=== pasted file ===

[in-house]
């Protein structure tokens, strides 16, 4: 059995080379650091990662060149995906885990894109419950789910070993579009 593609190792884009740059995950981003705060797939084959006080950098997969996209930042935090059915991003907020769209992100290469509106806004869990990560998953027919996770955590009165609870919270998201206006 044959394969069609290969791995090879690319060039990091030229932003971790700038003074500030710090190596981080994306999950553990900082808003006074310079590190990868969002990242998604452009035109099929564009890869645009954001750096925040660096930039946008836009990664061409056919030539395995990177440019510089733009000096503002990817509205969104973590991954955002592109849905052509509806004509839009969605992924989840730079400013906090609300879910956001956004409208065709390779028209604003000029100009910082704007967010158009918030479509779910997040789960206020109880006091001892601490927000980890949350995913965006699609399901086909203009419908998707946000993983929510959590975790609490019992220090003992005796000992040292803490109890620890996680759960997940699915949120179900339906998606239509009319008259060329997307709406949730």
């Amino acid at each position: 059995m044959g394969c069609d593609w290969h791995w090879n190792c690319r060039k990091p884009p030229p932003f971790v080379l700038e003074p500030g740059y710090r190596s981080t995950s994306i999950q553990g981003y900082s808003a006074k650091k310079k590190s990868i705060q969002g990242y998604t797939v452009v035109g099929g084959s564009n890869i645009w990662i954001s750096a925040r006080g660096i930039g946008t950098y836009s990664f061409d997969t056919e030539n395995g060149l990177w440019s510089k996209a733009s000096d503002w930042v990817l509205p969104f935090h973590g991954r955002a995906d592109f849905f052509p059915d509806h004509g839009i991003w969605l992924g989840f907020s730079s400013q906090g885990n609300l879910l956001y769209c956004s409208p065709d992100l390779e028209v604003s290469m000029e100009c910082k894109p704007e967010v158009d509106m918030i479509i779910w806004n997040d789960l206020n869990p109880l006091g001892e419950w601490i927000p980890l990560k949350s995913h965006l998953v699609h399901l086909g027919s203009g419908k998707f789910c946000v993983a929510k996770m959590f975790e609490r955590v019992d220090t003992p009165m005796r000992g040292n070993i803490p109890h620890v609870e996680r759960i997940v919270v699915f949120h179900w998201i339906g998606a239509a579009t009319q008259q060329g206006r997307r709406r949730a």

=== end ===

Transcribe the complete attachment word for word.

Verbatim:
[in-house]
């Protein structure tokens, strides 16, 4: 059995080379650091990662060149995906885990894109419950789910070993579009 593609190792884009740059995950981003705060797939084959006080950098997969996209930042935090059915991003907020769209992100290469509106806004869990990560998953027919996770955590009165609870919270998201206006 044959394969069609290969791995090879690319060039990091030229932003971790700038003074500030710090190596981080994306999950553990900082808003006074310079590190990868969002990242998604452009035109099929564009890869645009954001750096925040660096930039946008836009990664061409056919030539395995990177440019510089733009000096503002990817509205969104973590991954955002592109849905052509509806004509839009969605992924989840730079400013906090609300879910956001956004409208065709390779028209604003000029100009910082704007967010158009918030479509779910997040789960206020109880006091001892601490927000980890949350995913965006699609399901086909203009419908998707946000993983929510959590975790609490019992220090003992005796000992040292803490109890620890996680759960997940699915949120179900339906998606239509009319008259060329997307709406949730």
């Amino acid at each position: 059995m044959g394969c069609d593609w290969h791995w090879n190792c690319r060039k990091p884009p030229p932003f971790v080379l700038e003074p500030g740059y710090r190596s981080t995950s994306i999950q553990g981003y900082s808003a006074k650091k310079k590190s990868i705060q969002g990242y998604t797939v452009v035109g099929g084959s564009n890869i645009w990662i954001s750096a925040r006080g660096i930039g946008t950098y836009s990664f061409d997969t056919e030539n395995g060149l990177w440019s510089k996209a733009s000096d503002w930042v990817l509205p969104f935090h973590g991954r955002a995906d592109f849905f052509p059915d509806h004509g839009i991003w969605l992924g989840f907020s730079s400013q906090g885990n609300l879910l956001y769209c956004s409208p065709d992100l390779e028209v604003s290469m000029e100009c910082k894109p704007e967010v158009d509106m918030i479509i779910w806004n997040d789960l206020n869990p109880l006091g001892e419950w601490i927000p980890l990560k949350s995913h965006l998953v699609h399901l086909g027919s203009g419908k998707f789910c946000v993983a929510k996770m959590f975790e609490r955590v019992d220090t003992p009165m005796r000992g040292n070993i803490p109890h620890v609870e996680r759960i997940v919270v699915f949120h179900w998201i339906g998606a239509a579009t009319q008259q060329g206006r997307r709406r949730a």